The central bank has designated 29 banks for accepting income-tax (I-T) payments. These are: State Bank of India (SBI) and its five subsidiaries, Punjab National Bank, ICICI Bank, HDFC Bank, Axis Bank, Bank of Baroda, Bank of India, Canara Bank, Allahabad Bank, Andhra Bank, Bank of Maharashtra, Central Bank of India, Corporation Bank, Dena Bank, IDBI Bank, Indian Bank, Indian Overseas Bank, Oriental Bank of Commerce, Punjab and Sind Bank, Syndicate Bank, UCO Bank, United Bank of India, Union Bank of India and Vijaya Bank.
The central bank has asked I-T assessees to remit their dues sufficiently in advance of the due date by using alternate channels like select branches of agency banks or the online tax payment facility offered by these banks. This will prevent the inconvenience of standing in long queues at offices of the Reserve Bank of India. The central bank was finding it difficult to meet the rush for remitting I-T dues at the end of March every year, despite providing additional counters.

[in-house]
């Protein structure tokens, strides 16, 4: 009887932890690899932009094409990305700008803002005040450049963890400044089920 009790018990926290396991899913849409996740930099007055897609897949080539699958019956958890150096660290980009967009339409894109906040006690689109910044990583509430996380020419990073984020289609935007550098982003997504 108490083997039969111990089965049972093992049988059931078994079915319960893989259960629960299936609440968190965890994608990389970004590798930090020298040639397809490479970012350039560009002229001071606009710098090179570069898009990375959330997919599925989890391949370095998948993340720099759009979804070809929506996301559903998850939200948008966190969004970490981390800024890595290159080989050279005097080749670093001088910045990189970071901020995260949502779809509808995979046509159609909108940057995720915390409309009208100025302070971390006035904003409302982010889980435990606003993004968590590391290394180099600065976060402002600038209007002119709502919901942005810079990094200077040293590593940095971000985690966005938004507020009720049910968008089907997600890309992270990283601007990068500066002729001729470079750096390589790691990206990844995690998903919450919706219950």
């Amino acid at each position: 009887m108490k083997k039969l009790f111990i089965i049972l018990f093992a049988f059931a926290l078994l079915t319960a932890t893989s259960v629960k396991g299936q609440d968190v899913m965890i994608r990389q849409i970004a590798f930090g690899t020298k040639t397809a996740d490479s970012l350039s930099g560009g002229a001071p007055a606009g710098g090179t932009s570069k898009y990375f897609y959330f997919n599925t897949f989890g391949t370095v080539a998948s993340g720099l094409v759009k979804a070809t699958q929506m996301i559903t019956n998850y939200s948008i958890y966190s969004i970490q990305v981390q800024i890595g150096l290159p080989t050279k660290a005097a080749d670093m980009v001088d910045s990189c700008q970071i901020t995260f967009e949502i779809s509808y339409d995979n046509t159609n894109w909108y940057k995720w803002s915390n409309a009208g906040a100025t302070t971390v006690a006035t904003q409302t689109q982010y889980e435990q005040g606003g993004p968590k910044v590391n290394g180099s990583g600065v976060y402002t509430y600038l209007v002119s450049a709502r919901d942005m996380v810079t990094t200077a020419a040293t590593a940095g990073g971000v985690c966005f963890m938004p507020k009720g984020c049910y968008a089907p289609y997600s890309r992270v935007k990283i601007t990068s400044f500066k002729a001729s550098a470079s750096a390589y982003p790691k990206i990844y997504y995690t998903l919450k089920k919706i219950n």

Pending investor complaints against listed firms rose by nearly 8.5%, to 666, in October 2013, while the number of companies against which such grievances were recorded increased to 25. In comparison, 614 investor complaints were pending against 22 listed companies as on 30 September 2013, according to SEBI’s Online Complaints Redress System.
Complaints pending for more than 60 days were against 25 firms, including Malanpur Steel (150), ONGC (85), Varun Shipping (72), Acropetal Technologies (31), Oxides & Specialities and Zylog Systems (26 each). Listed firms are required to resolve investor complaints within a month of receiving them, failing which they are liable for penal action. Complaints against mutual funds pending for over two months totalled 132 and included those against Reliance Mutual Fund (52), UTI Mutual Fund (20), Birla Sun Life Mutual Fund (15) and SBI Mutual Fund (15).
Soaring inflation, high fuel cost, rising cost of education and health insurance premiums have eroded the real incomes of middle-class Indians. Household savings rates dropped by a staggering 40% in the past three years, says an Assocham survey.
The survey found that net financial savings by Indians, which include deposits with banks and non-banking finance companies, cash, investment in stocks, debentures and small savings instruments, have dipped considerably because of rise in household expenditure.
As many as 82% respondents said that the salary hike last year was not in sync with the cost of living which has gone up by almost 40%-45%. Besides, 82% respondents from metros said that their standard of living has declined by at least 25%.
The survey was conducted over three months in 2013 (January to March) in Delhi, Mumbai, Kolkata, Chennai, Ahmedabad, Hyderabad, Pune, Chandigarh and Dehradun.